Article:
Athena was the goddess of wisdom in Greek Mythology. We all know wisdom comes with experience. Knowing that I have always been puzzled by the nature of her (mythical) birth. Athena only had one parent – and wasn’t really born at all. She didn’t play as a child. She didn’t have a stroppy adolescence. She never had a boyfriend and never gave birth herself. No, Athena was born fully formed from the head of her father, Zeus. A full grown, adult woman. One day she did not exist and then next she was sitting her robed bottom on a throne in Olympus.
Whether this was some sort of ancient Greek take on the virgin birth, is not the point of this post. It is more about the evolution of progress, understanding historical context, and knowing that nothing is ever created in a vacuum, on an island of isolated geniuses who were never raised nor matured but instead ‘emerged, fully formed’ preferably settled at a permanent age of around 32 years.
But much like the fictional telling of a mythical birth, this misconception that all knowledge and experience is exclusive to one generation – emerging fully formed as if from a virgin birth – is ever persuasive.
It was in this vein that I sent out, what I had thought was a throwaway tweet, last week.
If I see one more 20-something despair about “old people” (in their 50s!) who are ‘confused’ and aren’t digitally savvy. 1. What planet do you live on? & 2. Who do you think built this ‘digital world’ you now live in? Did your iPhone spontaneously emerge from the ether?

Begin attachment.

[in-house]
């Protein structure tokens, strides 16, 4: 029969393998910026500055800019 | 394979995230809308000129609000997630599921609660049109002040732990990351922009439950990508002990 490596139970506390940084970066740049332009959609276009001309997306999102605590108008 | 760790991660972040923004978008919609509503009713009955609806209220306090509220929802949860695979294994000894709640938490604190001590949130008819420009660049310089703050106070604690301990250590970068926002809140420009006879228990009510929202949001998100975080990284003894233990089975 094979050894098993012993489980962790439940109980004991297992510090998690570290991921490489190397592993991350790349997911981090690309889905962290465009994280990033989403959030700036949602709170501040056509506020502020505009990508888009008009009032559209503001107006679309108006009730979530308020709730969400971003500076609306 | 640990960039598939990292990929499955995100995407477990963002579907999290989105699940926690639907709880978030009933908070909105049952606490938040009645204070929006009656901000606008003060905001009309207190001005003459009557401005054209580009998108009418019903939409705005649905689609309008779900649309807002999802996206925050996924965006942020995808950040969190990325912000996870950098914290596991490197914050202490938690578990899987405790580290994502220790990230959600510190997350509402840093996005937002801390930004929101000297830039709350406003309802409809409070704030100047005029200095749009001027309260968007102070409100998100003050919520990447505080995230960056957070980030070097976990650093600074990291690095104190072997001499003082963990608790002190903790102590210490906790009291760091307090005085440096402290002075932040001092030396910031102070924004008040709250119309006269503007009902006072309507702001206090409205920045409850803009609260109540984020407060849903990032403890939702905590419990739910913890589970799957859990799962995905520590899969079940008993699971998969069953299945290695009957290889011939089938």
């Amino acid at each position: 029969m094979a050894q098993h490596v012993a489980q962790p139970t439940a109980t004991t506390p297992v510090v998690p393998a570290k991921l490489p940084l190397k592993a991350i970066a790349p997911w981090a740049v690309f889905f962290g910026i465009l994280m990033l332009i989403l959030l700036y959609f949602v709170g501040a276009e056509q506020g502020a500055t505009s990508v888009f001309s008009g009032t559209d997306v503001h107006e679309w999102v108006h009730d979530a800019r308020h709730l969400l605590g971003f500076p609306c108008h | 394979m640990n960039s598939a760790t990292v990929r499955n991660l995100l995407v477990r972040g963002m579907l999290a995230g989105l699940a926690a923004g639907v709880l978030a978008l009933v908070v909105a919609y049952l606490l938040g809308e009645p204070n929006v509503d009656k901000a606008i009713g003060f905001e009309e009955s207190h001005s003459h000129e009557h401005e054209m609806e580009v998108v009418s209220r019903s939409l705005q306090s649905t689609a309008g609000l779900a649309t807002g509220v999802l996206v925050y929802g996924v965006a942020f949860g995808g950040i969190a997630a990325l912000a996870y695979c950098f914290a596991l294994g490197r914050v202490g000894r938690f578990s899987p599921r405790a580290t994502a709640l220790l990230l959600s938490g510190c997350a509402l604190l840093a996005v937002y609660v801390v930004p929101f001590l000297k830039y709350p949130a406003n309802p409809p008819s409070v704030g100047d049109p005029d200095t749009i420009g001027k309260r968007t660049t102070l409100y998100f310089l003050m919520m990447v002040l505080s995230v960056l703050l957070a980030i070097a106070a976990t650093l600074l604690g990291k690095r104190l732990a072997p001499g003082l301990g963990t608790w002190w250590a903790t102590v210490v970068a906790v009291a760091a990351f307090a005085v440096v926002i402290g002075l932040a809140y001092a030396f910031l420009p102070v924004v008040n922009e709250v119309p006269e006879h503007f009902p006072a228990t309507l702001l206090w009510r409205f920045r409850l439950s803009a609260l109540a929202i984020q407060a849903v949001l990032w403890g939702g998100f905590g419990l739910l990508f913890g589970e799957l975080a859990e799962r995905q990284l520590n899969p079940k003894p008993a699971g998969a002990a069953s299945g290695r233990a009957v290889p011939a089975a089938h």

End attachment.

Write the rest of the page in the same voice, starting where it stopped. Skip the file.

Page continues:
— Liz Lumley (@LizLum) August 24, 2020
After over 10 years on Twitter, with 528 likes, 88 RTs and 34 replies, this was by far the most engaged Tweet I had ever sent. Ignoring the one ‘Well, actually…’ ‘reply guy’ who seemed to think I was commenting on the Apple development team, the overwhelmingly response was. ‘Oh, yes, THIS.’
Ah! Amen sis.
Did I tell that time at SXSW, a guy next to me pointed at Steve Case, and asked who he was. I told him he’s the one who started AOL – and the reason why so many people in the US started using the Internet.
He looked at me like I was from Mars. 😂
— Theo – 劉䂀曼 (@psb_dc) August 24, 2020
I had touched a nerve. (and it was a nerve I share)
Let me preface what I am about to say with a caveat. I really like young people. I am the mother of a 15-year-old, world weary ‘Zoomer’. I love working with people in their 20s and 30s. I am friends with people in their 20s and 30s (and 40s, 50s, 60s etc…). Young people (and as a world weary 48-year-old I can call those in their 20s ‘young people’) are passionate, full of energy and ideas. A team without 20 somethings is a team that risks settling into a comfortable status quo, resulting is a slower adoption of new business models and new technology. However….
Those 20 somethings did not emerge fully formed from the generational ether – woke, tech savvy and perpetually 27 years old. The digital world we all live in now – Wi-Fi, 4G, smart phones and MacBooks – did not just appear in 2005.